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Our history

cccc buildingHistory of Community Child Care Co-operative (NSW)

Growing out of the feminist and women's trade union movements of the 1970s, Community Child Care Co-operative (NSW) has advocated for women, children and education and care services for more than three decades.

When the Co-operative first opened its doors in 1978, the women's movement was in full swing. Society's approach to childcare provision was rapidly changing as women returned to the workforce. Most services were run privately and received no government subsidy, including services run by the Kindergarten Union (KU) and Sydney Day Nursery (SDN), both established in 1900.

Getting started...

Community Child Care was a break-away group, growing out of the Community Child Care Victoria (originally an action group called Community Controlled Child Care). It was formed by a group of dedicated feminists who set up an office in Sydney.

They were united by a common concern - more education and care services were needed for working women - and were able to secure funding to operate from the NSW Government's Family and Children's Services Agency (FACSA).

Community Child Care was behind several awareness and advocacy campaigns done under the name of Child Care Action Group - set up separately to avoid jeopardising Community Child Care's funding. During this time, it also wrote countless submissions to help secure funds for new and existing education and care services.

It seemed all the hard work was paying off, when the government announced the first means-tested fee relief system in 1981. But change was afoot and in 1984, FACSA - which had funded Community Child Care since 1978 - announced it would cease full funding.

An uncertain future...

In 1985 a new approach was taken to generate income for the organisation by selling a range of publications. Other initiatives included workshops and training courses. From that, the Federal Government agreed to start funding the organisation again.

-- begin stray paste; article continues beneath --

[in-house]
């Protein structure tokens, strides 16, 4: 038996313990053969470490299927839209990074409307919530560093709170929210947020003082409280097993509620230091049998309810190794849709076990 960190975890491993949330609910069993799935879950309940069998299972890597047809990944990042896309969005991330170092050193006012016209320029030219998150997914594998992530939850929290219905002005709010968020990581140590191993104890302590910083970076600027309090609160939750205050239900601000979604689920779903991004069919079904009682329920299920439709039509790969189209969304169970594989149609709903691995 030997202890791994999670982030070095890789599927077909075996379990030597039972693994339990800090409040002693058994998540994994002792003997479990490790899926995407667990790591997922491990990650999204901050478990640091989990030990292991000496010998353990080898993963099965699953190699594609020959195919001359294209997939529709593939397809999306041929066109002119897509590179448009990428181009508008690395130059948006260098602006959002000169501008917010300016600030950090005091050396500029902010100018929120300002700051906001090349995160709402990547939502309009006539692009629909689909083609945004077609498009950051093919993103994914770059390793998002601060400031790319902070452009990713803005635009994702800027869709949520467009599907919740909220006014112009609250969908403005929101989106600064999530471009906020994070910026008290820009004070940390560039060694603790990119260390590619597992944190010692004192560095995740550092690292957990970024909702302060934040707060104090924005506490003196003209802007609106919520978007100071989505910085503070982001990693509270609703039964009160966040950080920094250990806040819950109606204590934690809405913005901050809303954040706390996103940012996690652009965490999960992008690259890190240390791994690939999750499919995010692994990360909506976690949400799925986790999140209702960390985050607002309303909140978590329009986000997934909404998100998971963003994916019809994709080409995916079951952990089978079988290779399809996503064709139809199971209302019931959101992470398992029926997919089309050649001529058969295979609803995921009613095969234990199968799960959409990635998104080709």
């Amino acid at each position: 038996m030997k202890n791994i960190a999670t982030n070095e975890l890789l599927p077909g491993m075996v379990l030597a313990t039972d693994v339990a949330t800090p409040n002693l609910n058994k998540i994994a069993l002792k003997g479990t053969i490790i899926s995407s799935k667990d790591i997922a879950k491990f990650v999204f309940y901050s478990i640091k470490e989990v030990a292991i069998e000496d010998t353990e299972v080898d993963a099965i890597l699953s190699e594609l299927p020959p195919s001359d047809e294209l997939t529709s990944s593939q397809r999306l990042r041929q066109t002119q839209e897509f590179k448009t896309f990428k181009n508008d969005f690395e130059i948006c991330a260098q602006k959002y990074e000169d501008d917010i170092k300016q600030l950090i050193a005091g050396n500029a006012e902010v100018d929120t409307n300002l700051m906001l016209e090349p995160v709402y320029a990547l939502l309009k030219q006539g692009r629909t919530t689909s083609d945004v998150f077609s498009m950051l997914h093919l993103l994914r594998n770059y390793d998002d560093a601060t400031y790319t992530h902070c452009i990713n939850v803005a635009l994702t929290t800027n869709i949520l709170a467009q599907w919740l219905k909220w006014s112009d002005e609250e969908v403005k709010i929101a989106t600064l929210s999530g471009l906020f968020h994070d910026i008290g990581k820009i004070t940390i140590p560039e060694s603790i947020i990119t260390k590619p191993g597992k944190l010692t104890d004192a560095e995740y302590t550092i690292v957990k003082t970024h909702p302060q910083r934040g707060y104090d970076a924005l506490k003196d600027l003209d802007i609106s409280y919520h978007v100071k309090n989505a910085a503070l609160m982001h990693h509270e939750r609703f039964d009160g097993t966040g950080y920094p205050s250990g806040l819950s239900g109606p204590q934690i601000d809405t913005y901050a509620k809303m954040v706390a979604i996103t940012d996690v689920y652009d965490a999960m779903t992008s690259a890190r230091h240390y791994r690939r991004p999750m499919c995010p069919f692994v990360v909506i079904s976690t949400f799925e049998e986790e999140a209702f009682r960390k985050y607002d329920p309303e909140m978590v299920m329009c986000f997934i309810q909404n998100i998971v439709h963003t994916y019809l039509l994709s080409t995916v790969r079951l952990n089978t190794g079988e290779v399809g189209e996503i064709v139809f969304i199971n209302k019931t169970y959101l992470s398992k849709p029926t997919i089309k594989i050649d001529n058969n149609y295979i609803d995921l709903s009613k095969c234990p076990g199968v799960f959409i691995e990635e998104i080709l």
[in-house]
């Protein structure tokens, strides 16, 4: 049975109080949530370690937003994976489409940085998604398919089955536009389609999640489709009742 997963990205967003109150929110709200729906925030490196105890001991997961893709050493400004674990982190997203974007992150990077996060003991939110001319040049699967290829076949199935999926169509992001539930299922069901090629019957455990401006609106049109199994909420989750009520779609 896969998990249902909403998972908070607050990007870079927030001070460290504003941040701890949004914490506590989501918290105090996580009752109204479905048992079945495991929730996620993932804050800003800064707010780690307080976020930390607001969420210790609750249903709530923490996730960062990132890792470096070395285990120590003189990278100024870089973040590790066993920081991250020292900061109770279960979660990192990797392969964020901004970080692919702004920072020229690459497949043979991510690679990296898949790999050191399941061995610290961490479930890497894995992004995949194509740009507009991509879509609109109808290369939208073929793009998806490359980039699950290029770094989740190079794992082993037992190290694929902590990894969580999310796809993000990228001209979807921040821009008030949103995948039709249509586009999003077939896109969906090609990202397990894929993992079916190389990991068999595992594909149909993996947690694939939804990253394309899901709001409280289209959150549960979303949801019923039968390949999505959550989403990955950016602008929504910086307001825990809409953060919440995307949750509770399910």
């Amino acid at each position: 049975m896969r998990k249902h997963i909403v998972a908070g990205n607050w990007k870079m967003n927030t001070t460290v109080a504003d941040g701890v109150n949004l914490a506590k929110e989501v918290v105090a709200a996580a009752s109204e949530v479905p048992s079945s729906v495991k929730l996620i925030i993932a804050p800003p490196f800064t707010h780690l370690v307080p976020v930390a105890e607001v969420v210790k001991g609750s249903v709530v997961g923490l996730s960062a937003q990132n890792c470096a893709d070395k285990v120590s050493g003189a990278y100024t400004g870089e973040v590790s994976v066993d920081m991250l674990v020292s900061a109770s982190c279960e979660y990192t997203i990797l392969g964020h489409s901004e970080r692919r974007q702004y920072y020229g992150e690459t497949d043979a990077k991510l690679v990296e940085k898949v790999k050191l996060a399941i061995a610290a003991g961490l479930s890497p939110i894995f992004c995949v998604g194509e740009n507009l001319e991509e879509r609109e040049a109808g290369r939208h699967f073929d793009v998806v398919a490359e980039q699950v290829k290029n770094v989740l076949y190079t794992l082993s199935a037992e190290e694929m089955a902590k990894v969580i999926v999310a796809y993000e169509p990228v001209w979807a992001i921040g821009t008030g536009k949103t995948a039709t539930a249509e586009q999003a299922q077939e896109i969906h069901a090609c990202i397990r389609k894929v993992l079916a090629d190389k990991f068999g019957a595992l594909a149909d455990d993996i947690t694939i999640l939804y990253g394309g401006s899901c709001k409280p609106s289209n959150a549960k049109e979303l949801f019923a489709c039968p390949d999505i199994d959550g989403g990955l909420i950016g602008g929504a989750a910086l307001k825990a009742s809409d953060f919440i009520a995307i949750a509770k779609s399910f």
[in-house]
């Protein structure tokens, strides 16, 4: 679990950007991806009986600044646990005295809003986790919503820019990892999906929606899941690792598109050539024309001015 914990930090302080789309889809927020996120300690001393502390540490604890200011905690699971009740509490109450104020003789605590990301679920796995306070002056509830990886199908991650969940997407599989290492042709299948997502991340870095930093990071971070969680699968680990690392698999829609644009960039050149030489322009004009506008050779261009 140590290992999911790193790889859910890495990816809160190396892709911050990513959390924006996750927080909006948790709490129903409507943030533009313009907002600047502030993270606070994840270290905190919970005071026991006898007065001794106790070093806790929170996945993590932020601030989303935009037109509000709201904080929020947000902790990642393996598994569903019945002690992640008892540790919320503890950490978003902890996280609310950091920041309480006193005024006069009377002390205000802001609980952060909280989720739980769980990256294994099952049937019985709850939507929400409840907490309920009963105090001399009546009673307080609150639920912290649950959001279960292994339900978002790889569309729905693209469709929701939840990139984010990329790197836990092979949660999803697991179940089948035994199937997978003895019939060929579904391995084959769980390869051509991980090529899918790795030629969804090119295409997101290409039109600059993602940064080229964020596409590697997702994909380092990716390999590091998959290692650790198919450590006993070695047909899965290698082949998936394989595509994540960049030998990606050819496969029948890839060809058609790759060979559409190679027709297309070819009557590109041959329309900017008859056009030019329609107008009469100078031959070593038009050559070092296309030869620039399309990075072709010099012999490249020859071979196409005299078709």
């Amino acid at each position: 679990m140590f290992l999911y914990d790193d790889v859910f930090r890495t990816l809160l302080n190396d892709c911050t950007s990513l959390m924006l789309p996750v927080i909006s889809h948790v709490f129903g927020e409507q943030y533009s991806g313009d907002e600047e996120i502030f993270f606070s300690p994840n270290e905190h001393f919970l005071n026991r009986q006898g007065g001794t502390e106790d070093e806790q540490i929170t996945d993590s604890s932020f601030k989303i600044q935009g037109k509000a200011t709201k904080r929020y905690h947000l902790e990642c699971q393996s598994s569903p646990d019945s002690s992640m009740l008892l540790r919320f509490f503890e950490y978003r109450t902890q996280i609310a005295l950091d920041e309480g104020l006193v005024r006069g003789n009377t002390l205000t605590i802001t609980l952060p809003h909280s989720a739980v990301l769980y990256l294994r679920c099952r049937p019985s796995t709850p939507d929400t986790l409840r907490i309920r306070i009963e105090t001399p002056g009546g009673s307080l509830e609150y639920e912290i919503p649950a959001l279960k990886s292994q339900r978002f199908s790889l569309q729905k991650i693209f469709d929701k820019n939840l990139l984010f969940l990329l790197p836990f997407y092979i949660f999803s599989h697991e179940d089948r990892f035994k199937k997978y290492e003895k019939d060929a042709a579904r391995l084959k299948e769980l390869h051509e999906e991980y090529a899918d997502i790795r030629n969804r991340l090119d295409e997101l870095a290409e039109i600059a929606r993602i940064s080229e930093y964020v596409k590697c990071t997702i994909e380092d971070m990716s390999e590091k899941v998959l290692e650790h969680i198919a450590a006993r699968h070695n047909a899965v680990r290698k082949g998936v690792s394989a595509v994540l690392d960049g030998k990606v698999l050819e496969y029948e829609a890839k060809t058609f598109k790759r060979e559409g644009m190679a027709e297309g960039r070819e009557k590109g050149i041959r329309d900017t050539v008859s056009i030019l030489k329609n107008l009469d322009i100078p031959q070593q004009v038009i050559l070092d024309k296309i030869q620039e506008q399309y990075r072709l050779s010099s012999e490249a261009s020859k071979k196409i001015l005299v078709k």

It was during this time that Rattler and Broadside were launched. Rattler's first editorial in 1987 read: 'Rattler will continue our policy of making a lot of noise about issues that count in education and care services, and shaking a few people up... It rhymes with "battler" for all you hard-working education and care workers, and also "tattler" because we do tell a few tales...'

The next hurdle was the fight against fee relief being extended to private services. This was met with strong opposition but Prime Minister Bob Hawke assured the sector that fee relief would be accompanied by an accreditation system. In 1994, the Quality Improvement and Accreditation System was introduced - but not without controversy.

More change was to come to Community Child Care throughout the Howard years (1996-2007) as the organisation set about reinventing itself. A huge blow came for the community sector with the removal of the operational subsidy - withdrawn from the not-for-profits on the grounds of 'competitive fairness'.

Then in 1997, the education and care services budget was slashed by $350 million. The whole education and care environment was changing. The start of the new decade saw Community Child Care continue to face funding issues.

The biggest milestone in recent years was the Alliance of Children's Services winning the tender to become the Professional Support Co-ordinator for Children's Services in NSW, with Community Child Care as a lead agency.

To be continued...

While Community Child Care's focus has shifted from the feminism philosophies of the 1970s - from the rights of the mother to the rights of the child, and education and care - many key priorities remain the same.

Community Child Care Co-operative (NSW) will continue to advocate values such as quality care, social justice, equity and access will continue well into the future.


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